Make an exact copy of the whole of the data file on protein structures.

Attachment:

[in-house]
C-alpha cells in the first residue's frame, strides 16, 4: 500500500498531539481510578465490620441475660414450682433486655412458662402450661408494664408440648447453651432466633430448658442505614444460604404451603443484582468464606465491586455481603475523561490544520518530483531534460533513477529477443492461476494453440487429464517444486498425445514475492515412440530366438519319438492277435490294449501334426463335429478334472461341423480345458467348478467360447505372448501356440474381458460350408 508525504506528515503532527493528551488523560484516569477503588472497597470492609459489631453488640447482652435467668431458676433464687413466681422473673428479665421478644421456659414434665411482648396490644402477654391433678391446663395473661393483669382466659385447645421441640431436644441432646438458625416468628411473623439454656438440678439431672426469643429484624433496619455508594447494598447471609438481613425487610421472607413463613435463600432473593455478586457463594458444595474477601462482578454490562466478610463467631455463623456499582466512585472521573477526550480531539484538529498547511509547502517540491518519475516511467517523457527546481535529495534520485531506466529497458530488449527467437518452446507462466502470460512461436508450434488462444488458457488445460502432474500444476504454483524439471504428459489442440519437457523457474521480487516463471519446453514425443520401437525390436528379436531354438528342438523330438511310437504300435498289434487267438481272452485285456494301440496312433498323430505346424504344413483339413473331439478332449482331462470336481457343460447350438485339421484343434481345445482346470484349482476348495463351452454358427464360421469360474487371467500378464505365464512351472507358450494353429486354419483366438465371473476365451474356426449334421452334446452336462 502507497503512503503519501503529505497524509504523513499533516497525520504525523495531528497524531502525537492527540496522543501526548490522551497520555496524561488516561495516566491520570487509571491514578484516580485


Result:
[in-house]
C-alpha cells in the first residue's frame, strides 16, 4: 500500500498531539481510578465490620441475660414450682433486655412458662402450661408494664408440648447453651432466633430448658442505614444460604404451603443484582468464606465491586455481603475523561490544520518530483531534460533513477529477443492461476494453440487429464517444486498425445514475492515412440530366438519319438492277435490294449501334426463335429478334472461341423480345458467348478467360447505372448501356440474381458460350408 508525504506528515503532527493528551488523560484516569477503588472497597470492609459489631453488640447482652435467668431458676433464687413466681422473673428479665421478644421456659414434665411482648396490644402477654391433678391446663395473661393483669382466659385447645421441640431436644441432646438458625416468628411473623439454656438440678439431672426469643429484624433496619455508594447494598447471609438481613425487610421472607413463613435463600432473593455478586457463594458444595474477601462482578454490562466478610463467631455463623456499582466512585472521573477526550480531539484538529498547511509547502517540491518519475516511467517523457527546481535529495534520485531506466529497458530488449527467437518452446507462466502470460512461436508450434488462444488458457488445460502432474500444476504454483524439471504428459489442440519437457523457474521480487516463471519446453514425443520401437525390436528379436531354438528342438523330438511310437504300435498289434487267438481272452485285456494301440496312433498323430505346424504344413483339413473331439478332449482331462470336481457343460447350438485339421484343434481345445482346470484349482476348495463351452454358427464360421469360474487371467500378464505365464512351472507358450494353429486354419483366438465371473476365451474356426449334421452334446452336462 502507497503512503503519501503529505497524509504523513499533516497525520504525523495531528497524531502525537492527540496522543501526548490522551497520555496524561488516561495516566491520570487509571491514578484516580485